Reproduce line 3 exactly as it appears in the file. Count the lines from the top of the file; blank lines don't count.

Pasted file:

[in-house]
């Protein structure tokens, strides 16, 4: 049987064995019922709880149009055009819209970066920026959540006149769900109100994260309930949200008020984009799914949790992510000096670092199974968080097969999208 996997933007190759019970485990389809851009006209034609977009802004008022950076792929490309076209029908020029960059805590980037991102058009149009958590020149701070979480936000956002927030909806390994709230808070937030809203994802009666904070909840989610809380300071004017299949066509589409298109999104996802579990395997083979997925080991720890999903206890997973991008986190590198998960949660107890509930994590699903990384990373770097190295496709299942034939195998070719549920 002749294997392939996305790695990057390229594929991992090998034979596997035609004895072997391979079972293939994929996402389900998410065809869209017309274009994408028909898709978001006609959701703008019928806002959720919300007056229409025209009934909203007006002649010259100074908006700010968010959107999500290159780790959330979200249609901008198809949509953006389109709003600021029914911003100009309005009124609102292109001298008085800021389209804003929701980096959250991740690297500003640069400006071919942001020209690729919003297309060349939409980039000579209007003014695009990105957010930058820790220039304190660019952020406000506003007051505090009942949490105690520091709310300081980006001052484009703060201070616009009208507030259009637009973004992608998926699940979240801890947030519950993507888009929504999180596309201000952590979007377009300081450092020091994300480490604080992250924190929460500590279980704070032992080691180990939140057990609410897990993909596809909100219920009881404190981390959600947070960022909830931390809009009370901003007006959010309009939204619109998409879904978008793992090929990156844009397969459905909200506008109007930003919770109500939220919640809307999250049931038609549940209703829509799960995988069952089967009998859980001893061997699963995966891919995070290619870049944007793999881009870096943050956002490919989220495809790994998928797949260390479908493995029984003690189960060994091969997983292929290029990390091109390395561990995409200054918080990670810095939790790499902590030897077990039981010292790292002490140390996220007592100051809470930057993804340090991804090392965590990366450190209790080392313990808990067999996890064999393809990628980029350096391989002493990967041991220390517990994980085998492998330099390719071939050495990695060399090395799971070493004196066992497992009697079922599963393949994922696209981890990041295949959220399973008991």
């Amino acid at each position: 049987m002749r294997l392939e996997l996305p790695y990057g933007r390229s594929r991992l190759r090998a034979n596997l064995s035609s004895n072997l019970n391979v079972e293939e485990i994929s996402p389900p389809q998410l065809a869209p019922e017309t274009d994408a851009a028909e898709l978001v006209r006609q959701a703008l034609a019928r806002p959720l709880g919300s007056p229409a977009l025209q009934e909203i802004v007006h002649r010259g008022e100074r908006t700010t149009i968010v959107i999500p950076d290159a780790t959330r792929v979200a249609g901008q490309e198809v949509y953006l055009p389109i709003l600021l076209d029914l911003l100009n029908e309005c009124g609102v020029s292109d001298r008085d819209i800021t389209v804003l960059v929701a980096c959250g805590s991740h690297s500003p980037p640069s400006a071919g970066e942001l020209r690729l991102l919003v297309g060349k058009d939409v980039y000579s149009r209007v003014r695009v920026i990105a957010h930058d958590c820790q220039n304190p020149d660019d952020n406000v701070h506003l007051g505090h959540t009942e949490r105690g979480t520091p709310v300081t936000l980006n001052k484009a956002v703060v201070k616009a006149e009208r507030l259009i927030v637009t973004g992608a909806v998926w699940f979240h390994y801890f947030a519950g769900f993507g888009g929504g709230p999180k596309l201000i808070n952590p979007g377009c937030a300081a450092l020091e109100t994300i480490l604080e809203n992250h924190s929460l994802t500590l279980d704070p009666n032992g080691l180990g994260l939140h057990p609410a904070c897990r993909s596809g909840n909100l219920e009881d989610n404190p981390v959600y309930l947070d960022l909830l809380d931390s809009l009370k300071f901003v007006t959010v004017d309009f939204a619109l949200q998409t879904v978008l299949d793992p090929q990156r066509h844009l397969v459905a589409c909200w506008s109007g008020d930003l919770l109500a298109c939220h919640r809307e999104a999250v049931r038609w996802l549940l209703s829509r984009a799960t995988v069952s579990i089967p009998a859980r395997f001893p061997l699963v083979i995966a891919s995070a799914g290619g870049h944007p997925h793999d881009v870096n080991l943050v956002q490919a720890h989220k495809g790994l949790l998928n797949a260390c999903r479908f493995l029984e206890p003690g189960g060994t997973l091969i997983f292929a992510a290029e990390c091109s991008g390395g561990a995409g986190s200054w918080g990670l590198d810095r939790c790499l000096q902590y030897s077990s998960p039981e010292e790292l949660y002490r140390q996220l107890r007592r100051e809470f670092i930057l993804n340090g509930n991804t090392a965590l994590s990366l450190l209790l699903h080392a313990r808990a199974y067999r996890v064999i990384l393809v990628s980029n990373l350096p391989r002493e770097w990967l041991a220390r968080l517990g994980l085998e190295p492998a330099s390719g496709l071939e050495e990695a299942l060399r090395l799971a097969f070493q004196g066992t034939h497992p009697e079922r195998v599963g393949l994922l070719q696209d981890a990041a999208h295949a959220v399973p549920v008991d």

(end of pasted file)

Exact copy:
């Amino acid at each position: 049987m002749r294997l392939e996997l996305p790695y990057g933007r390229s594929r991992l190759r090998a034979n596997l064995s035609s004895n072997l019970n391979v079972e293939e485990i994929s996402p389900p389809q998410l065809a869209p019922e017309t274009d994408a851009a028909e898709l978001v006209r006609q959701a703008l034609a019928r806002p959720l709880g919300s007056p229409a977009l025209q009934e909203i802004v007006h002649r010259g008022e100074r908006t700010t149009i968010v959107i999500p950076d290159a780790t959330r792929v979200a249609g901008q490309e198809v949509y953006l055009p389109i709003l600021l076209d029914l911003l100009n029908e309005c009124g609102v020029s292109d001298r008085d819209i800021t389209v804003l960059v929701a980096c959250g805590s991740h690297s500003p980037p640069s400006a071919g970066e942001l020209r690729l991102l919003v297309g060349k058009d939409v980039y000579s149009r209007v003014r695009v920026i990105a957010h930058d958590c820790q220039n304190p020149d660019d952020n406000v701070h506003l007051g505090h959540t009942e949490r105690g979480t520091p709310v300081t936000l980006n001052k484009a956002v703060v201070k616009a006149e009208r507030l259009i927030v637009t973004g992608a909806v998926w699940f979240h390994y801890f947030a519950g769900f993507g888009g929504g709230p999180k596309l201000i808070n952590p979007g377009c937030a300081a450092l020091e109100t994300i480490l604080e809203n992250h924190s929460l994802t500590l279980d704070p009666n032992g080691l180990g994260l939140h057990p609410a904070c897990r993909s596809g909840n909100l219920e009881d989610n404190p981390v959600y309930l947070d960022l909830l809380d931390s809009l009370k300071f901003v007006t959010v004017d309009f939204a619109l949200q998409t879904v978008l299949d793992p090929q990156r066509h844009l397969v459905a589409c909200w506008s109007g008020d930003l919770l109500a298109c939220h919640r809307e999104a999250v049931r038609w996802l549940l209703s829509r984009a799960t995988v069952s579990i089967p009998a859980r395997f001893p061997l699963v083979i995966a891919s995070a799914g290619g870049h944007p997925h793999d881009v870096n080991l943050v956002q490919a720890h989220k495809g790994l949790l998928n797949a260390c999903r479908f493995l029984e206890p003690g189960g060994t997973l091969i997983f292929a992510a290029e990390c091109s991008g390395g561990a995409g986190s200054w918080g990670l590198d810095r939790c790499l000096q902590y030897s077990s998960p039981e010292e790292l949660y002490r140390q996220l107890r007592r100051e809470f670092i930057l993804n340090g509930n991804t090392a965590l994590s990366l450190l209790l699903h080392a313990r808990a199974y067999r996890v064999i990384l393809v990628s980029n990373l350096p391989r002493e770097w990967l041991a220390r968080l517990g994980l085998e190295p492998a330099s390719g496709l071939e050495e990695a299942l060399r090395l799971a097969f070493q004196g066992t034939h497992p009697e079922r195998v599963g393949l994922l070719q696209d981890a990041a999208h295949a959220v399973p549920v008991d």